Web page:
Reading books, regardless of their genre, has been proven to positively impact your mental health. In fact, the arts have been used for centuries as a way to alleviate anxiety and depression, promoting a sense of connection and community. For example, in Ancient Greece, the arts were used as management tools in the treatment of illness and in the improvement of human behavior, and libraries were viewed as sacred, healing spaces.
The philosophy that art, specifical literature, can be used to help people connect and heal is still valid today. From bibliotherapy to reading for enjoyment, there are many ways that people can approach reading to enhance their mental well-being.
The Theory of Mind
In psychology, the theory of mind refers to the “human capacity to comprehend that other people hold beliefs and desires and that these may differ from one’s own beliefs and desires.” Literary fiction, which is a broad label for many types of novels, is linked to the theory of mind. Since literary fiction focuses on the inner lives and feelings of complex characters, the reader is able to empathize and see themselves in the characters’ situations. It broadens our understanding of the world and allows us to see alternative perspectives that we may not have been exposed to otherwise. This is important because understanding others’ mental states is an essential skill that allows us to cultivate complex social relationships. In other words, the more we’re able to practice empathy for other people, the better our relationships will be.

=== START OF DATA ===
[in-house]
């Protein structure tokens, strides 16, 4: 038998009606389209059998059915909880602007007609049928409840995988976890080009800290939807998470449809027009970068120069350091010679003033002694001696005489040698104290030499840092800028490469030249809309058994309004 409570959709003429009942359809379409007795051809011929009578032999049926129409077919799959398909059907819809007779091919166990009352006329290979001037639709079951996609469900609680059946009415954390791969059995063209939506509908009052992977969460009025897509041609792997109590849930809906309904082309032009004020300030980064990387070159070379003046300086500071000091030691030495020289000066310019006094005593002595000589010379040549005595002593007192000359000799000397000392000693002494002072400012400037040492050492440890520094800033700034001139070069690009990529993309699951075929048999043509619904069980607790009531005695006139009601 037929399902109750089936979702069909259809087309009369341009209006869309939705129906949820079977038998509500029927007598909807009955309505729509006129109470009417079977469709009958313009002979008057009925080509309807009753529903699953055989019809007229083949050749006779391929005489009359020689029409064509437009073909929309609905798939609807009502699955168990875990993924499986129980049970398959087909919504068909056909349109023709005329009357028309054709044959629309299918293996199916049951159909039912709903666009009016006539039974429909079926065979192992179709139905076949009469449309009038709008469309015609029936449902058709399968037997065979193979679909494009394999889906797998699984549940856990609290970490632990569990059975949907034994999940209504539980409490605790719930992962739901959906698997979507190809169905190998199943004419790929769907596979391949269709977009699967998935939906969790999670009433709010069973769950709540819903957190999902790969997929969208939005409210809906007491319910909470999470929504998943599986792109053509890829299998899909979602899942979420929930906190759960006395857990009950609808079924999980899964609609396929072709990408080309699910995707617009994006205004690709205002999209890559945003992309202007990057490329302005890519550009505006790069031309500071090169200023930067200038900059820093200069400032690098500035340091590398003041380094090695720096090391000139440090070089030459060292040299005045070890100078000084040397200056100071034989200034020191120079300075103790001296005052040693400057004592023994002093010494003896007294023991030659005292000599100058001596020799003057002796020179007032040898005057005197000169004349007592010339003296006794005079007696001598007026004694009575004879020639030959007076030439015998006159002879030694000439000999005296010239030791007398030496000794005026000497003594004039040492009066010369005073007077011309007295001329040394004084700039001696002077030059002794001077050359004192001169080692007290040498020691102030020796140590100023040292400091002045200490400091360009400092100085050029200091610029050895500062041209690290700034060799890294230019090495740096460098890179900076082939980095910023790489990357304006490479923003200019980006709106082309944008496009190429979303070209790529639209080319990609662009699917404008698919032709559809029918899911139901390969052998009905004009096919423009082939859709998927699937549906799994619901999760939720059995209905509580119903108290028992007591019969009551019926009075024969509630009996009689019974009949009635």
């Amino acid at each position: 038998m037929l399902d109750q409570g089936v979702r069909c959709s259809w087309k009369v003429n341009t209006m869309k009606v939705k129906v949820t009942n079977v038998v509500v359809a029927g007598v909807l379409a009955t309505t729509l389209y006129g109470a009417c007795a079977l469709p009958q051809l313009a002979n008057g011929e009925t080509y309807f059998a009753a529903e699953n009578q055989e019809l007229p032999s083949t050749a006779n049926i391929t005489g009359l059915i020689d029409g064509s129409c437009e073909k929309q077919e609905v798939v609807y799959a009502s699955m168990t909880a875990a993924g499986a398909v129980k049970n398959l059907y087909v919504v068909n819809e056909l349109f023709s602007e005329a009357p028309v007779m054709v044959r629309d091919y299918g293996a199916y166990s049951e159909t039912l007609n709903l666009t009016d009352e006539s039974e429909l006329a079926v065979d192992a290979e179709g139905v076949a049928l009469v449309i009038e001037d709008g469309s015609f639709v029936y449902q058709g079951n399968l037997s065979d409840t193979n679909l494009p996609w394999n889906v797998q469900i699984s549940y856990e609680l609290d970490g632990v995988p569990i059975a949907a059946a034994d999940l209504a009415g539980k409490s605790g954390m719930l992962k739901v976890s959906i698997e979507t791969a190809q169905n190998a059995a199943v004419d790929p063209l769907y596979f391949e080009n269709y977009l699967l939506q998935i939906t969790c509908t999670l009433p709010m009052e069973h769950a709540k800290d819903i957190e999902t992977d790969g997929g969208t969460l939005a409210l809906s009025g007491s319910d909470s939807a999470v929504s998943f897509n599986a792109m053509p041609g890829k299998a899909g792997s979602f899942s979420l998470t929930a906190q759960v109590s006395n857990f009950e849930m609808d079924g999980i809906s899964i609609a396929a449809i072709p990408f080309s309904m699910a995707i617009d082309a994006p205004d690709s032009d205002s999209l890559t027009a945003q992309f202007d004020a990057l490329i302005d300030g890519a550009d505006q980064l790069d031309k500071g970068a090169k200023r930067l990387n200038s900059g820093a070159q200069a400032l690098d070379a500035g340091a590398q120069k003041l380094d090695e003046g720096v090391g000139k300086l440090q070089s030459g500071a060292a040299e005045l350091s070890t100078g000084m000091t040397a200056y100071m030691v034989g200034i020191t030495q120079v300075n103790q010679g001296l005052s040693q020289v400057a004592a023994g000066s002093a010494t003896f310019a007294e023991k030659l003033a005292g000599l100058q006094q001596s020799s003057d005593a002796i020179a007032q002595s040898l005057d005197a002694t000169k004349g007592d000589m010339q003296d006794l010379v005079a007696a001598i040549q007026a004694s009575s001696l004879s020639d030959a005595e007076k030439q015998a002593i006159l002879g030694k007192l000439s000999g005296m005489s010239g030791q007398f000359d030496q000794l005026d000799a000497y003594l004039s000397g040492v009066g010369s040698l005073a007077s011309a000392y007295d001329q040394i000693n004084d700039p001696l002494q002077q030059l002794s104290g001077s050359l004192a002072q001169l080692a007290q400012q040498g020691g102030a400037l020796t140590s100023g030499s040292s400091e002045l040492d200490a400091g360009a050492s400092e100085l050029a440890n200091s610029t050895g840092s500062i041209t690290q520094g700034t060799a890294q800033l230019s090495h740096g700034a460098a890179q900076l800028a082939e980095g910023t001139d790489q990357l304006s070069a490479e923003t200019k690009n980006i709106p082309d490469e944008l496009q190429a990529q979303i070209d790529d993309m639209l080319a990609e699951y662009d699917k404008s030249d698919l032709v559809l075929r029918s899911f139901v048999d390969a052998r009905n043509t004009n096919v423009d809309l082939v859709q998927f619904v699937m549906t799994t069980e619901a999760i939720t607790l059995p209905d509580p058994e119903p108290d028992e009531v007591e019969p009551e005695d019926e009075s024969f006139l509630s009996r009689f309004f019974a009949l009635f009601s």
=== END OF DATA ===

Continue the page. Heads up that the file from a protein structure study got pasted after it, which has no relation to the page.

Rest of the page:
When we’re able to empathize with fictional characters, it challenges our brain to apply the same empathy to ourselves and others in the real world. Beginning in the 20th century, psychologists began to conduct research on the potential benefits of reading more generally. Overall, the literature suggests that reading books, particularly those offering a new perspective or taking a reader outside their comfort zone, can increase empathy, tolerance for others, and interpersonal skills, such as the ability to read the emotions of others.
In Defense of Slow Reading
Let’s shift now to how the actual act of reading can impact you physically, which can, in turn, benefit your mental health. You might be someone who understands that reading is important, and it can be highly beneficial to our mental health. But what if you’re a slow reader?
Many people feel the need to race through a book as fast as they can, and if they’re not reading fast enough, they’re just not a good reader. This can cause people to abandon their books before they even give them a chance. The expectation for us to read quickly is causing more harm than good, and we end up focusing our time and energy on the wrong thing.